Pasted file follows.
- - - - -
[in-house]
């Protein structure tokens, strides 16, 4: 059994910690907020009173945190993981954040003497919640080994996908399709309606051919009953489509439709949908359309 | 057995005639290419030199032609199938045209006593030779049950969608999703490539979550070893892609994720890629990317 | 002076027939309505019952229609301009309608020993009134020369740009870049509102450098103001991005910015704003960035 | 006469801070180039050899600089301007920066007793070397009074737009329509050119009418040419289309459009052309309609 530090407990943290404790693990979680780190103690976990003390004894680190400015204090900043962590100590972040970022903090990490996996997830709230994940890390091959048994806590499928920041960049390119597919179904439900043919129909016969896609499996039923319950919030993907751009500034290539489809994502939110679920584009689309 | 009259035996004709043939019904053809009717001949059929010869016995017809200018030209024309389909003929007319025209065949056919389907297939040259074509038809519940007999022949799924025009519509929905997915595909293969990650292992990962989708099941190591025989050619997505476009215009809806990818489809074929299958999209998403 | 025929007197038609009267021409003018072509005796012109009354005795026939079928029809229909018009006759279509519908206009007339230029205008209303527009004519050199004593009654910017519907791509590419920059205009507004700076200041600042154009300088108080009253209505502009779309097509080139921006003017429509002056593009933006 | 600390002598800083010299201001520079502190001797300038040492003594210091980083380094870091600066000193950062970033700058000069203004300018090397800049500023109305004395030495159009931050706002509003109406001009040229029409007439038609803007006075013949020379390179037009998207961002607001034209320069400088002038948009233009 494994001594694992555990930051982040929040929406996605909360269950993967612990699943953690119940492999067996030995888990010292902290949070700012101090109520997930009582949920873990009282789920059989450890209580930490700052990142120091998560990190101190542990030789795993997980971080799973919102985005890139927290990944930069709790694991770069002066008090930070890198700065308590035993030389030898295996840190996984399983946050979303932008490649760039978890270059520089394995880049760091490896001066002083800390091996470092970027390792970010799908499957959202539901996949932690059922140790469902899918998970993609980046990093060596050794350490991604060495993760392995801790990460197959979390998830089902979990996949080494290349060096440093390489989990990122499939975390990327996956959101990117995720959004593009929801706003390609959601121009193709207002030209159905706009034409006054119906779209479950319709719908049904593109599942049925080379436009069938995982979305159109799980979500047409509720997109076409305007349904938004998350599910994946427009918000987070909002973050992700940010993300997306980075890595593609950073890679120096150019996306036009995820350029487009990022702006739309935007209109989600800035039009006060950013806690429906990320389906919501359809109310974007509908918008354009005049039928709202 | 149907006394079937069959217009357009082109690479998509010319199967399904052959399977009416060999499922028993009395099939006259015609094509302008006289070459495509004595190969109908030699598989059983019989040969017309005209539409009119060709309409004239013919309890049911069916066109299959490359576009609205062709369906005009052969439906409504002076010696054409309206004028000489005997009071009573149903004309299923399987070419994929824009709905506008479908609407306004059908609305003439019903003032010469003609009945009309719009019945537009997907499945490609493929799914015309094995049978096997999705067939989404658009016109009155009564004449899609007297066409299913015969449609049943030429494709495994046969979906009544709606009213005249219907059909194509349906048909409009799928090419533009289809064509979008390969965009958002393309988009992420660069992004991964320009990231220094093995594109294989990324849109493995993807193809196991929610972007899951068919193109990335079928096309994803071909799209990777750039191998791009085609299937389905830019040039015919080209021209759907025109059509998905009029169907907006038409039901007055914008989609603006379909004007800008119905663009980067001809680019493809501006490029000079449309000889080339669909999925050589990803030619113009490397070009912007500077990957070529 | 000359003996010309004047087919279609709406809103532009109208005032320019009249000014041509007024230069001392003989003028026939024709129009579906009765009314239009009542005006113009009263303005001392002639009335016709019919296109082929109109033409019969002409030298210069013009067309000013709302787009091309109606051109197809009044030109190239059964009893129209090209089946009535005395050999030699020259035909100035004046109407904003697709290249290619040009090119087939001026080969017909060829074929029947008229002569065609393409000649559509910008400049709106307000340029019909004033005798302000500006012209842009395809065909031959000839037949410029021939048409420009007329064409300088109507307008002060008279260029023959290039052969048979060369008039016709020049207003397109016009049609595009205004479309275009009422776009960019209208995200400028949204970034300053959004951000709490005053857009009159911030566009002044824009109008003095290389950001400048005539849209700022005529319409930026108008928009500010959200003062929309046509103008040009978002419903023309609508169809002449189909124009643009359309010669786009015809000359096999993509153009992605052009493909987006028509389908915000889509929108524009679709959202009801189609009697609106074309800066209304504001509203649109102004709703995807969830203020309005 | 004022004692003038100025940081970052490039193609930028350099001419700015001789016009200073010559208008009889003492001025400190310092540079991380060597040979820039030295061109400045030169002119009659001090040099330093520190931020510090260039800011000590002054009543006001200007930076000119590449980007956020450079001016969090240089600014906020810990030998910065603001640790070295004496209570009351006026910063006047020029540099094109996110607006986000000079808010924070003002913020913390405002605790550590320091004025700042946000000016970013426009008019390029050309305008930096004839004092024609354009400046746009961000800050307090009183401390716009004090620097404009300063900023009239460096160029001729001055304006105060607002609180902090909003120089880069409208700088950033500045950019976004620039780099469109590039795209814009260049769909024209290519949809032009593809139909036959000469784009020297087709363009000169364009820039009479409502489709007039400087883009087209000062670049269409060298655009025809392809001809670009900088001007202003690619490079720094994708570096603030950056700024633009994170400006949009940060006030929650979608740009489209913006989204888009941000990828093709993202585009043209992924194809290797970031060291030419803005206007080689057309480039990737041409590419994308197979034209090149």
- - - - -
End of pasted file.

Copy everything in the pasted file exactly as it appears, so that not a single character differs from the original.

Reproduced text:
[in-house]
């Protein structure tokens, strides 16, 4: 059994910690907020009173945190993981954040003497919640080994996908399709309606051919009953489509439709949908359309 | 057995005639290419030199032609199938045209006593030779049950969608999703490539979550070893892609994720890629990317 | 002076027939309505019952229609301009309608020993009134020369740009870049509102450098103001991005910015704003960035 | 006469801070180039050899600089301007920066007793070397009074737009329509050119009418040419289309459009052309309609 530090407990943290404790693990979680780190103690976990003390004894680190400015204090900043962590100590972040970022903090990490996996997830709230994940890390091959048994806590499928920041960049390119597919179904439900043919129909016969896609499996039923319950919030993907751009500034290539489809994502939110679920584009689309 | 009259035996004709043939019904053809009717001949059929010869016995017809200018030209024309389909003929007319025209065949056919389907297939040259074509038809519940007999022949799924025009519509929905997915595909293969990650292992990962989708099941190591025989050619997505476009215009809806990818489809074929299958999209998403 | 025929007197038609009267021409003018072509005796012109009354005795026939079928029809229909018009006759279509519908206009007339230029205008209303527009004519050199004593009654910017519907791509590419920059205009507004700076200041600042154009300088108080009253209505502009779309097509080139921006003017429509002056593009933006 | 600390002598800083010299201001520079502190001797300038040492003594210091980083380094870091600066000193950062970033700058000069203004300018090397800049500023109305004395030495159009931050706002509003109406001009040229029409007439038609803007006075013949020379390179037009998207961002607001034209320069400088002038948009233009 494994001594694992555990930051982040929040929406996605909360269950993967612990699943953690119940492999067996030995888990010292902290949070700012101090109520997930009582949920873990009282789920059989450890209580930490700052990142120091998560990190101190542990030789795993997980971080799973919102985005890139927290990944930069709790694991770069002066008090930070890198700065308590035993030389030898295996840190996984399983946050979303932008490649760039978890270059520089394995880049760091490896001066002083800390091996470092970027390792970010799908499957959202539901996949932690059922140790469902899918998970993609980046990093060596050794350490991604060495993760392995801790990460197959979390998830089902979990996949080494290349060096440093390489989990990122499939975390990327996956959101990117995720959004593009929801706003390609959601121009193709207002030209159905706009034409006054119906779209479950319709719908049904593109599942049925080379436009069938995982979305159109799980979500047409509720997109076409305007349904938004998350599910994946427009918000987070909002973050992700940010993300997306980075890595593609950073890679120096150019996306036009995820350029487009990022702006739309935007209109989600800035039009006060950013806690429906990320389906919501359809109310974007509908918008354009005049039928709202 | 149907006394079937069959217009357009082109690479998509010319199967399904052959399977009416060999499922028993009395099939006259015609094509302008006289070459495509004595190969109908030699598989059983019989040969017309005209539409009119060709309409004239013919309890049911069916066109299959490359576009609205062709369906005009052969439906409504002076010696054409309206004028000489005997009071009573149903004309299923399987070419994929824009709905506008479908609407306004059908609305003439019903003032010469003609009945009309719009019945537009997907499945490609493929799914015309094995049978096997999705067939989404658009016109009155009564004449899609007297066409299913015969449609049943030429494709495994046969979906009544709606009213005249219907059909194509349906048909409009799928090419533009289809064509979008390969965009958002393309988009992420660069992004991964320009990231220094093995594109294989990324849109493995993807193809196991929610972007899951068919193109990335079928096309994803071909799209990777750039191998791009085609299937389905830019040039015919080209021209759907025109059509998905009029169907907006038409039901007055914008989609603006379909004007800008119905663009980067001809680019493809501006490029000079449309000889080339669909999925050589990803030619113009490397070009912007500077990957070529 | 000359003996010309004047087919279609709406809103532009109208005032320019009249000014041509007024230069001392003989003028026939024709129009579906009765009314239009009542005006113009009263303005001392002639009335016709019919296109082929109109033409019969002409030298210069013009067309000013709302787009091309109606051109197809009044030109190239059964009893129209090209089946009535005395050999030699020259035909100035004046109407904003697709290249290619040009090119087939001026080969017909060829074929029947008229002569065609393409000649559509910008400049709106307000340029019909004033005798302000500006012209842009395809065909031959000839037949410029021939048409420009007329064409300088109507307008002060008279260029023959290039052969048979060369008039016709020049207003397109016009049609595009205004479309275009009422776009960019209208995200400028949204970034300053959004951000709490005053857009009159911030566009002044824009109008003095290389950001400048005539849209700022005529319409930026108008928009500010959200003062929309046509103008040009978002419903023309609508169809002449189909124009643009359309010669786009015809000359096999993509153009992605052009493909987006028509389908915000889509929108524009679709959202009801189609009697609106074309800066209304504001509203649109102004709703995807969830203020309005 | 004022004692003038100025940081970052490039193609930028350099001419700015001789016009200073010559208008009889003492001025400190310092540079991380060597040979820039030295061109400045030169002119009659001090040099330093520190931020510090260039800011000590002054009543006001200007930076000119590449980007956020450079001016969090240089600014906020810990030998910065603001640790070295004496209570009351006026910063006047020029540099094109996110607006986000000079808010924070003002913020913390405002605790550590320091004025700042946000000016970013426009008019390029050309305008930096004839004092024609354009400046746009961000800050307090009183401390716009004090620097404009300063900023009239460096160029001729001055304006105060607002609180902090909003120089880069409208700088950033500045950019976004620039780099469109590039795209814009260049769909024209290519949809032009593809139909036959000469784009020297087709363009000169364009820039009479409502489709007039400087883009087209000062670049269409060298655009025809392809001809670009900088001007202003690619490079720094994708570096603030950056700024633009994170400006949009940060006030929650979608740009489209913006989204888009941000990828093709993202585009043209992924194809290797970031060291030419803005206007080689057309480039990737041409590419994308197979034209090149």